CDC: E. coli infections from romaine lettuce are spreading

The Centers for Disease Control has updated its report on E. coli infections resulting from romaine lettuce, revealing that illnesses have appeared in new states and include additional hospitalizations. According to the update, five more states have reported cases of E. coli, and a total of nine more hospitalizations have been reported. Of those hospitalizations, two resulted in kidney failure.

READ: CDC warns of multi-state E. coli outbreak

The CDC detailed the issue earlier this week, explaining at the time that romaine lettuce contaminated with E. coli O157:H7 had caused illnesses in 11 states. Now, less than a week later, the agency has updated that number to 16 states, adding the following to the list: California, Alaska, Arizona, Montana, and Louisiana.

Since the previous report published on April 13, the CDC says a total of 18 additional people have become ill from consuming the lettuce, bringing the total to 53. Two of those individuals developed hemolytic uremic syndrome, a type of kidney failure. The CDC stated on April 13 that three individuals had experienced kidney failure, bringing the total to five.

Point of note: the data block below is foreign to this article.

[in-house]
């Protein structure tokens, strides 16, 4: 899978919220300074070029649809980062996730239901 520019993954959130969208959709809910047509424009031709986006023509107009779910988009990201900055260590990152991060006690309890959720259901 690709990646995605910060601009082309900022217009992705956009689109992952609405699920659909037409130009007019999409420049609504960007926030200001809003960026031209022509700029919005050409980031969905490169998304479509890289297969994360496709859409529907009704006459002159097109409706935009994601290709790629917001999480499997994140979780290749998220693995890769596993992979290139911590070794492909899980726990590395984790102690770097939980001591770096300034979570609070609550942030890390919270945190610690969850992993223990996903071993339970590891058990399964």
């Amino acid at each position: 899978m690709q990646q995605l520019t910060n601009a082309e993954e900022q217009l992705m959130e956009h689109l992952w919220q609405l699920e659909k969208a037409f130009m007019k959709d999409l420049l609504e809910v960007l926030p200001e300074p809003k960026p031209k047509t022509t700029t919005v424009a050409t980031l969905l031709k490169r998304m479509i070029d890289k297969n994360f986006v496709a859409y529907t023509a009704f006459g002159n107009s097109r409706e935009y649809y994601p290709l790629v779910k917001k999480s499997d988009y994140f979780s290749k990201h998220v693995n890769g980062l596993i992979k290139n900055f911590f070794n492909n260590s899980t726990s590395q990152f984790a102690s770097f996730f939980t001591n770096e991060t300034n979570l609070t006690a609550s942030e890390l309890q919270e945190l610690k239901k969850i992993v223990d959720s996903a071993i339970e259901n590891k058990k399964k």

As reported last Friday, current investigations indicate the contaminated romaine lettuce originated from Yuma, Arizona, though the CDC still has not identified a common supplier, grower, brand, or distributor. Consumers are warned to throw away any chopped romaine lettuce products they have purchased, including pre-packaged foods and bagged salads.

Officials are interviewing ill individuals as part of an investigation to determine the source of the illness. So far, the probe has revealed that 95-percent of the interviewed patients consumed romaine lettuce in salads about a week before symptoms appeared. Most of those salads came from restaurants that used bagged products; whole heads of romaine lettuce haven't been implicated at this point.

In recent days, the CDC has also warned about a salmonella outbreak resulting from Rose Acre Farms eggs and a different salmonella outbreak linked to dried coconut.